Jay Bookman

Opinion columnist and blogger with The Atlanta Journal-Constitution, specializing in foreign relations, environmental and technology-related issues

Opinion: Anti-immigrant bigotry embraced


The mask is slipping, allowing all to see the white-nationalist ugliness that always lurked beneath it.

Just a few years ago, the line was that anti-immigrant groups weren’t offended by immigration in general, but only by those who came here illegally. At that time -- not so long ago, really --being opposed to legal immigration and legal immigrants would still have been considered unAmerican, even racist, so opponents were careful to couch their position as concern for the law, about abiding by the law, about respect for the law. “What part of illegal don’t you understand?”, as the question went.

That pretense has largely been abandoned. With illegal immigration down dramatically from its peak of more than a decade ago, conservative attention has increasingly focused on legal immigration as a threat to their concept of America, and they are attacking it in all its forms.

You hear it from Trump, with his complaints about immigration from so-called “shithole countries” as opposed to those from nations such as Norway. You hear it in the rhetoric from the likes of Laura Ingraham on Fox, who told her listeners Wednesday night that “in some parts of the country, it does seem like the America that we know and love doesn't exist anymore." She went on to blame that supposed change on “both illegal, and in some cases legal immigration that, of course, progressives love."

"Massive demographic changes have been foisted upon the American people, and they are changes that none of us ever voted for, and most of us don't like,” Ingraham ranted. “From Virginia to California, we see stark examples of how radically, in some ways, the country has changed."

Later, when Ingraham was heartily applauded for that white-nationalist paranoia by the likes of David Duke and other out-and-out racists, she tried to walk back it back, claiming that “my commentary had nothing to do with race or ethnicity.”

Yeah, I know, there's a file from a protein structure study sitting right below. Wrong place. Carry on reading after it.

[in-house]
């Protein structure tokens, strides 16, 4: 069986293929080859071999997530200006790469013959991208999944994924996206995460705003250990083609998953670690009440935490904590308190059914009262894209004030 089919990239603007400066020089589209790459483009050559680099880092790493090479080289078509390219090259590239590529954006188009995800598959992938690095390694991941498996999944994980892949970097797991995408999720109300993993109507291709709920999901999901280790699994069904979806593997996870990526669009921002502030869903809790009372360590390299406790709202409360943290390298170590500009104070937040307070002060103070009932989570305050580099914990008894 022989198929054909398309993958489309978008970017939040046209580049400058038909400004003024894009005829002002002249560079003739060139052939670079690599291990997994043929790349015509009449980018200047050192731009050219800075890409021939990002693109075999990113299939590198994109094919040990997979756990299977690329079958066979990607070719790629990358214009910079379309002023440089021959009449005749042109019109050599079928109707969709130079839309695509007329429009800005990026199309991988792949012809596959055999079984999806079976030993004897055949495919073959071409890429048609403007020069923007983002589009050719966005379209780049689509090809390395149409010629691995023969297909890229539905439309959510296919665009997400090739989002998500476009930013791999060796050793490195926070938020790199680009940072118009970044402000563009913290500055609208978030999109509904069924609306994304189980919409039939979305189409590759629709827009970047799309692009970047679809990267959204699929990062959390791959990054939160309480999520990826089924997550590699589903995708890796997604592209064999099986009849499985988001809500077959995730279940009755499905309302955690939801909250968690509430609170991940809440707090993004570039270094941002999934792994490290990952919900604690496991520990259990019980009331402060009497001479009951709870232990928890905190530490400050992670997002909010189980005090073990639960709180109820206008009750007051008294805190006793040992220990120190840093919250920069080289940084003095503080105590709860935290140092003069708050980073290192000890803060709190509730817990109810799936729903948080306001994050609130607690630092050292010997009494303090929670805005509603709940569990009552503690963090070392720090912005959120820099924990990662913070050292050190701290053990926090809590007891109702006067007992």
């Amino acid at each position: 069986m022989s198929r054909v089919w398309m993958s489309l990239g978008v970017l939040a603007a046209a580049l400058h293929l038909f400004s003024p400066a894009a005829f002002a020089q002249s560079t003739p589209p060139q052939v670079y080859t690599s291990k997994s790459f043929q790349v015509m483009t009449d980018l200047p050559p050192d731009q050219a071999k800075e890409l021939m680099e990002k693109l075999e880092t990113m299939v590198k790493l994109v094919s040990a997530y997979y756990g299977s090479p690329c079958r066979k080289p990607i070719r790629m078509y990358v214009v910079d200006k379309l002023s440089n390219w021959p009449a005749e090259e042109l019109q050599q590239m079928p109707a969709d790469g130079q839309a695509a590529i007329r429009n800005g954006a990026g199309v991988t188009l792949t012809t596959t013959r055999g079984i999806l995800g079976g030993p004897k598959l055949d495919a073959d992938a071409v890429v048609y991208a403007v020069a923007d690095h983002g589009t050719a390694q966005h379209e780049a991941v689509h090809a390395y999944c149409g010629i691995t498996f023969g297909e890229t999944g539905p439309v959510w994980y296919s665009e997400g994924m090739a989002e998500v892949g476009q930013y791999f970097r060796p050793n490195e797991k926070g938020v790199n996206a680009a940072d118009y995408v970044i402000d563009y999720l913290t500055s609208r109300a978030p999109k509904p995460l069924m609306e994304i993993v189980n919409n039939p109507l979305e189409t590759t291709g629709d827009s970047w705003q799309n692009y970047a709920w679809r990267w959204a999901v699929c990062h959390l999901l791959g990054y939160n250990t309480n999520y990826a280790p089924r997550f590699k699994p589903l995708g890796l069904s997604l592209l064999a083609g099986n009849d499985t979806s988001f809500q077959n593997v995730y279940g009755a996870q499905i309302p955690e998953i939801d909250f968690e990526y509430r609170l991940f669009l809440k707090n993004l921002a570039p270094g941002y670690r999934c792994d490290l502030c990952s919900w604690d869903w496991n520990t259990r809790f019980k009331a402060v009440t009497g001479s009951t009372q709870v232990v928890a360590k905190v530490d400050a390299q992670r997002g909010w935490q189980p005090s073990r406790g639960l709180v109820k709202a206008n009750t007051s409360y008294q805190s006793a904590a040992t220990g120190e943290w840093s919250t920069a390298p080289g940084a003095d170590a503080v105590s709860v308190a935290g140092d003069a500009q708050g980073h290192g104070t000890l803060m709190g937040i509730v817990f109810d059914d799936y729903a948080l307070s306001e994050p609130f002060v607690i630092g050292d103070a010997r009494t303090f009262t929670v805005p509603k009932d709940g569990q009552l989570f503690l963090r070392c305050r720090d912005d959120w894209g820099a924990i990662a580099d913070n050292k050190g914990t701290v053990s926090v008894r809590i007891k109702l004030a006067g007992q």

Sorry, that’s a lie. Duke knew exactly what he had heard, and so did everybody else.

You cannot complain on Wednesday about “massive demographic changes ... foisted upon the American people,”  about the fundamental character of America being threatened by immigration both legal and illegal, and then claim on Thursday that your rant had nothing to do with race or ethnicity. The truth is that her commentary reeked of appeals to race and ethnicity.

You are also seeing that change reflected in policy:

  • Donald Trump once claimed to support the Dreamers, those who were brought to this country illegally as young children, who had grown up here, gone to elementary and high school here and had known no country but this one, who were as American as any of us but lacked the paperwork to prove it.  Now he and his party are fighting to strip the Dreamers of what meager legal protections they still enjoy so they can be targeted and deported.
  • Until now, we have taken pride in our county as a haven for refugees fleeing repression and murder, even if in reality we accepted far fewer than other countries. Now, under the leadership of racist adviser Stephen Miller at the White House, the Trump administration is fighting to slash the number of refugees accepted annually from an already paltry 45,000 to 25,000 or even 15,000.
  • Hundreds of thousands of refugees who have entered the country legally under temporary legal status, but who have made lives here over the past decades, are now being yanked from those lives and forcibly deported, losing businesses and family in the process.
  • Under another Miller proposal, millions of legal immigrants who have been in the country for years would be permanently barred from seeking U.S. citizenship if they had accepted food stamps, health insurance for their children through the CHIP program or had purchased health insurance for themselves through Obamacare.
  • U.S. Sen. David Perdue, Republican from Georgia, is pushing legislation that would cut legal immigration levels by half, and his proposal has been endorsed by Trump.
  • Trump also wants to strip refugees of their legal right to claim asylum in this country. “We cannot allow all of these people to invade our Country,” he wrote in a tweet. “When somebody comes in, we must immediately, with no Judges or Court Cases, bring them back from where they came.”

Ingraham, Trump and others are correct, in a sense. This country is indeed changing, in ways that I never would have thought possible. Our heritage as a nation of immigrants, our traditions as a safe harbor for those in need, our concept of ourselves as a nation built upon ideals and principles rather than any particular ethnic or racial identity, are being tossed aside in a spasm of racial paranoia, fanned by those who seek wealth and power and a skewed popularity. Someday, I hope, we will look back at this era in shame that we allowed it to happen and in relief that we, as a people, finally rose up against it and reclaimed our better nature. But that outcome is far from guaranteed.

  


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About the Author

Jay Bookman writes about government and politics, with an occasional foray into other aspects of life as time, space and opportunity allow.